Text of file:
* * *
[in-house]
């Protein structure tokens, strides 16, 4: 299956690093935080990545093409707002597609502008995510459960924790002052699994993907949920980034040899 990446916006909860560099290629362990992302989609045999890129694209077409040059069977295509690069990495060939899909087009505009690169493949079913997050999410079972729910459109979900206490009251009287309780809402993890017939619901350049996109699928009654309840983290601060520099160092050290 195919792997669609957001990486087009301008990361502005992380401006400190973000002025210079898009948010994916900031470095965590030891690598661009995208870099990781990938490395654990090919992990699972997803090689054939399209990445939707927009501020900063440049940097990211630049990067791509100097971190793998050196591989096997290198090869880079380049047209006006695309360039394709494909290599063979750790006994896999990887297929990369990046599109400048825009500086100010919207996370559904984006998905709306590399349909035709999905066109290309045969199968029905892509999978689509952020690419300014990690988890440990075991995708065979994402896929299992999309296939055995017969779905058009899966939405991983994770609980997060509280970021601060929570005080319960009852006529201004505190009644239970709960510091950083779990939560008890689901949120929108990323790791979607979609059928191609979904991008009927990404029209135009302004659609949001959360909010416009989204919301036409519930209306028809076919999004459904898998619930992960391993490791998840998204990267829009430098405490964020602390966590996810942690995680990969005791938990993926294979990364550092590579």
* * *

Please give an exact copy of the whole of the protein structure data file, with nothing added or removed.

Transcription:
[in-house]
């Protein structure tokens, strides 16, 4: 299956690093935080990545093409707002597609502008995510459960924790002052699994993907949920980034040899 990446916006909860560099290629362990992302989609045999890129694209077409040059069977295509690069990495060939899909087009505009690169493949079913997050999410079972729910459109979900206490009251009287309780809402993890017939619901350049996109699928009654309840983290601060520099160092050290 195919792997669609957001990486087009301008990361502005992380401006400190973000002025210079898009948010994916900031470095965590030891690598661009995208870099990781990938490395654990090919992990699972997803090689054939399209990445939707927009501020900063440049940097990211630049990067791509100097971190793998050196591989096997290198090869880079380049047209006006695309360039394709494909290599063979750790006994896999990887297929990369990046599109400048825009500086100010919207996370559904984006998905709306590399349909035709999905066109290309045969199968029905892509999978689509952020690419300014990690988890440990075991995708065979994402896929299992999309296939055995017969779905058009899966939405991983994770609980997060509280970021601060929570005080319960009852006529201004505190009644239970709960510091950083779990939560008890689901949120929108990323790791979607979609059928191609979904991008009927990404029209135009302004659609949001959360909010416009989204919301036409519930209306028809076919999004459904898998619930992960391993490791998840998204990267829009430098405490964020602390966590996810942690995680990969005791938990993926294979990364550092590579």